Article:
Canadian and German Students explore Dark Matter together

Frankfurt’s mayor Dr. Nargess Eskandari-Grünberg and organiser Prof. Laura Sagunski from Goethe University (front middle) with participants and lecturers of the EXPLORE summer school (Photo: Uwe Dettmar)

Goethe University Frankfurt is currently hosting the first “EXPLORE” summer school, giving international students the opportunity to work on real astrophysical data.

They had to wait several months until their first “real” meeting could take place. Now they finally get to meet in person – 13 students from Frankfurt’s partner city Toronto and 22 of their fellow students at Goethe University Frankfurt are joining a summer school on astrophysics. “It is very nice to finally have everyone come together. The students put so much effort in and came up with great results”, says Prof. Laura Sagunski from the Institute for Theoretical Physics, who realised the project together with Prof. Jürgen Schaffner-Bielich and their colleagues at York University in Canada.

Already during the last semester, the young people teamed up in self-organised groups to work on real physical data and research questions about Dark Matter. The innovative international teaching project called “EXPLORE: EXPeriential Learning Opportunity through Research and Exchange” enables them to learn about physics hands-on while also experiencing modern international research collaborations. Sagunski emphasizes: “By having them work together, we also want to strengthen the students’ competences in intercultural communication and their ability to work in heterogeneous teams.”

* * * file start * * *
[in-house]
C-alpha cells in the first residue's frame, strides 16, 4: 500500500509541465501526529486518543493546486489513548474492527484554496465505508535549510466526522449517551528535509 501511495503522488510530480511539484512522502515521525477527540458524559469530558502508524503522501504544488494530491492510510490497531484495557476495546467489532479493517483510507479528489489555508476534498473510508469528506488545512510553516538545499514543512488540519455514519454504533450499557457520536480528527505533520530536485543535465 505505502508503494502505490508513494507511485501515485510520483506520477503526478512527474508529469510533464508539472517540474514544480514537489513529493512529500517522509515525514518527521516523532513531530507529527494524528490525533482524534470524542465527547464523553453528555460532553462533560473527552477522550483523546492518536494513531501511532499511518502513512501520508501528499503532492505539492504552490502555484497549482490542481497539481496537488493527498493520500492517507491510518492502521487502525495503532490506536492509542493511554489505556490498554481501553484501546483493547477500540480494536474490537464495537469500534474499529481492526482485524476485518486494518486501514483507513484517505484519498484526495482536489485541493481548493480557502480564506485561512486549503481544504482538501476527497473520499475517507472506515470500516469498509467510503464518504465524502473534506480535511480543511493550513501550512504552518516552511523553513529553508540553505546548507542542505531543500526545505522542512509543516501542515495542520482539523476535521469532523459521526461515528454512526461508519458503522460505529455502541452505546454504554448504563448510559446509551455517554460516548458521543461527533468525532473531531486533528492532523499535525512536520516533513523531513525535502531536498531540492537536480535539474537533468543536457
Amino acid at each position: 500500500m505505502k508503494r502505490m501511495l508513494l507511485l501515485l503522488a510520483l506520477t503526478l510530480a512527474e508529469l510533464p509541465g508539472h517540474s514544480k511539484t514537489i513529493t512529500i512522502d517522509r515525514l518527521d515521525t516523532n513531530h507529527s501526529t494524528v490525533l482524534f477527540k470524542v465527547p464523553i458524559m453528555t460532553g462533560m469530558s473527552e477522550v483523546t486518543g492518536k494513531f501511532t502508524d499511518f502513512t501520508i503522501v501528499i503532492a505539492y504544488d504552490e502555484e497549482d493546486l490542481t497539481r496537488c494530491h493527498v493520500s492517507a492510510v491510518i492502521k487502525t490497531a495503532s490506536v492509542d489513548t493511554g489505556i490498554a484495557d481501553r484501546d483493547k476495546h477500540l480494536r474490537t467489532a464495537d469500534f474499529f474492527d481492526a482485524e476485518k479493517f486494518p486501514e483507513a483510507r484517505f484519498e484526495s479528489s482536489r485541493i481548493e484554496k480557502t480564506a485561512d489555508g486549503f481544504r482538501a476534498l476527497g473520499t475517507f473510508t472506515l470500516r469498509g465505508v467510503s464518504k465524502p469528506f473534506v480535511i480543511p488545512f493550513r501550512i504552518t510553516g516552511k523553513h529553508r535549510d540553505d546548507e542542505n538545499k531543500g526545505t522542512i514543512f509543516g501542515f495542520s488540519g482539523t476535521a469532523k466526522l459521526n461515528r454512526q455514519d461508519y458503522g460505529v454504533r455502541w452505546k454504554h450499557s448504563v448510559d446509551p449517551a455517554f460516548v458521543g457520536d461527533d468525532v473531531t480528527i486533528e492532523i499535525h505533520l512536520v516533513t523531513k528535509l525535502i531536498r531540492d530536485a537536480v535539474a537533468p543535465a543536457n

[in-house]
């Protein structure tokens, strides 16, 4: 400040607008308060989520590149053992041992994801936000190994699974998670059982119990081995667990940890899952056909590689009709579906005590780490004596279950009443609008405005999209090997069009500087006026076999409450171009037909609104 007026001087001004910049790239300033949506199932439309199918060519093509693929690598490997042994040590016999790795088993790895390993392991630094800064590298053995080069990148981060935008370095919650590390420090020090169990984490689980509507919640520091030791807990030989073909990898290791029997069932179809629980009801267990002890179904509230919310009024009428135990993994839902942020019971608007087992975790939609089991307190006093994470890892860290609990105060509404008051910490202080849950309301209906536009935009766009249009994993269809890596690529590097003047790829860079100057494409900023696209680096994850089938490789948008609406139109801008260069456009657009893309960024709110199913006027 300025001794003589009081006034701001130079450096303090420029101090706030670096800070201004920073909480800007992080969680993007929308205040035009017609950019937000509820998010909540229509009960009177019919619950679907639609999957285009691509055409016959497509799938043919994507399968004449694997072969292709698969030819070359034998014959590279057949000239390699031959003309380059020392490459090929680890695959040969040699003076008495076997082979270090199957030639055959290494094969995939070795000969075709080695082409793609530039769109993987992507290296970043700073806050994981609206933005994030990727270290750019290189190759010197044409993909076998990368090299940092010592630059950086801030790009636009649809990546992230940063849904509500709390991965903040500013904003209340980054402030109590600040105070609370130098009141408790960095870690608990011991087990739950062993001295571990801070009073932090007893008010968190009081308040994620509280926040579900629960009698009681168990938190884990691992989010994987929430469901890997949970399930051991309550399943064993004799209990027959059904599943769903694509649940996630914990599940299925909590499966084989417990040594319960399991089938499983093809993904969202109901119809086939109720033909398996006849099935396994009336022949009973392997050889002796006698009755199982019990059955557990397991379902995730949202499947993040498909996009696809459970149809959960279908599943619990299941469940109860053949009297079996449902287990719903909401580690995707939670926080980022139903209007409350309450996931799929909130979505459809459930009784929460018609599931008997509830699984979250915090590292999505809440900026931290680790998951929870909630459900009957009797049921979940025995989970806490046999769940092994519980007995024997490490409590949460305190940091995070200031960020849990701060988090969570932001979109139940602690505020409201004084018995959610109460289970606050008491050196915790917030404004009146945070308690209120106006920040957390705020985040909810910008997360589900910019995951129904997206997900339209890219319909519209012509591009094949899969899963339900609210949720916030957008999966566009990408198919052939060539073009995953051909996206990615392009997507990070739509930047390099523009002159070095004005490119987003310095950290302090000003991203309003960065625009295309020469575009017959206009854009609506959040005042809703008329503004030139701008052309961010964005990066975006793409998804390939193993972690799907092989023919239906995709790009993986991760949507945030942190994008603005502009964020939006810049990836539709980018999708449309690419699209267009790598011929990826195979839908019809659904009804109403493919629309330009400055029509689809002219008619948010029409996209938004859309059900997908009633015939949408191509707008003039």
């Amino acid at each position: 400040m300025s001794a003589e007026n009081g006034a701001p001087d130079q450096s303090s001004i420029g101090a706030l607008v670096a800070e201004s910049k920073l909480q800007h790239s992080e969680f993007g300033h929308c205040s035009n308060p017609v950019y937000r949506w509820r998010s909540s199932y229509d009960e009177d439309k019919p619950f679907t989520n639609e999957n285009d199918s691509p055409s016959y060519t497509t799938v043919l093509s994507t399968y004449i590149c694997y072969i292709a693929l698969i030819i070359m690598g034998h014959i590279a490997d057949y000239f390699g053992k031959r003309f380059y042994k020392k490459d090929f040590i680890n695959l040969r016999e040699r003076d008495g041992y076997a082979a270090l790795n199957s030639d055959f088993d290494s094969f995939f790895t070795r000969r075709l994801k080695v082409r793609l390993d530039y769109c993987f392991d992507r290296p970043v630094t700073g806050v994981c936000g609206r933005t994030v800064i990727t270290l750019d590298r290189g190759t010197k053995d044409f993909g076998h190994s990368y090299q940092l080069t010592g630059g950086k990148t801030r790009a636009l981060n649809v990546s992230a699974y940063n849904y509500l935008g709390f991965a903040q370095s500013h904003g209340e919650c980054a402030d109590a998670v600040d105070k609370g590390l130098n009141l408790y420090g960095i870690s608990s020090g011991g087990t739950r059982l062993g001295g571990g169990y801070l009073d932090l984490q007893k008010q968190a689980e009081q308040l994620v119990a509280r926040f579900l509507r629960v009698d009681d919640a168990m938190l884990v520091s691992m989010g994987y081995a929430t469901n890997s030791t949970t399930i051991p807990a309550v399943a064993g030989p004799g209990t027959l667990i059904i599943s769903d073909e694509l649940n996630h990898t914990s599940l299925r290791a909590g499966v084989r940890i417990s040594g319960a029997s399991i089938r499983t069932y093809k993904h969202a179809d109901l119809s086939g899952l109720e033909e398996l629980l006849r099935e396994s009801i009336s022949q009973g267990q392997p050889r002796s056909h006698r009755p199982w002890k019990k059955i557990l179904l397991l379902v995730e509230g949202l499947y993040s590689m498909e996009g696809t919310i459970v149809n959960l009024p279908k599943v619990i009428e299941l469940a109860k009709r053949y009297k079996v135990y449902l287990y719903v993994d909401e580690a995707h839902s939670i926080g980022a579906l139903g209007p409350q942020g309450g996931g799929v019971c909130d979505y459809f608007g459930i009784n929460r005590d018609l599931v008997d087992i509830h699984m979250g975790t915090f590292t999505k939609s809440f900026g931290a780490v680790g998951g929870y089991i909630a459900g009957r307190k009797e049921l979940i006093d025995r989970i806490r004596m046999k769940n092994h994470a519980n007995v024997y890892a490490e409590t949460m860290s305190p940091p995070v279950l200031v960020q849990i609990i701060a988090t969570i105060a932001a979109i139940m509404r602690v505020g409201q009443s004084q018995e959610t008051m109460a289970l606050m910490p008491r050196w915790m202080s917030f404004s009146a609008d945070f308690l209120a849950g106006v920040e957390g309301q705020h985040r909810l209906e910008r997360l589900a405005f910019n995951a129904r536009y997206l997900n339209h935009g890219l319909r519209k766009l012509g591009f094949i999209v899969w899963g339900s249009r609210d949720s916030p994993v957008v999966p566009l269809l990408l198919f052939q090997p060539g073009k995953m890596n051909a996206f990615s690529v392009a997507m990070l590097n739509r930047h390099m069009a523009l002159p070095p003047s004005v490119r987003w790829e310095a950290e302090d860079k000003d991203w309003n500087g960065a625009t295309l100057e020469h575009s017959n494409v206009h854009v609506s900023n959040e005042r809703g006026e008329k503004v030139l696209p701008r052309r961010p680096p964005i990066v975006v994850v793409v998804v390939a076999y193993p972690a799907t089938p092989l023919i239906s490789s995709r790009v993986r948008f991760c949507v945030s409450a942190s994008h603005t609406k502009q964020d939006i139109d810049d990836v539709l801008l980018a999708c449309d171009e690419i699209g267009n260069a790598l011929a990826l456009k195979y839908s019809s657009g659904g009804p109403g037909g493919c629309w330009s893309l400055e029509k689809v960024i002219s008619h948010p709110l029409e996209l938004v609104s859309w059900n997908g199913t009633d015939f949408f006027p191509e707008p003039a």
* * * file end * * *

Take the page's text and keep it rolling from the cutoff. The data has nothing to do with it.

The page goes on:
On Monday, the first EXPLORE summer school was opened at the Frankfurt Institute for Advanced Studies on Campus Riedberg. Frankfurt’s mayor Dr. Nargess Eskandari-Grünberg, who recently visited Toronto herself, welcomed the students warmly: “It is of special importance to me that Frankfurt will be further strengthened as a research location. In times where scientific findings are being questioned, it is particularly important that researchers communicate beyond borders. That young people from Toronto and Frankfurt conduct research on such an exciting topic together makes me especially happy.”
Next, Prof. Luciano Rezzolla gave a keynote on the first images of Black Holes. “It’s great to see how motivated the young generation of scientists is,” he says. “Therefore, I am delighted to be able to ideologically and financially support this project through the research cluster ELEMENTS.”

A week full of interesting workshops and talks awaits the students, accompanied by cultural and sportive activities: They will take a stand up paddling tour on the river Main as well as explore Frankfurt on a guided tour.

Autor: Phyllis Mania

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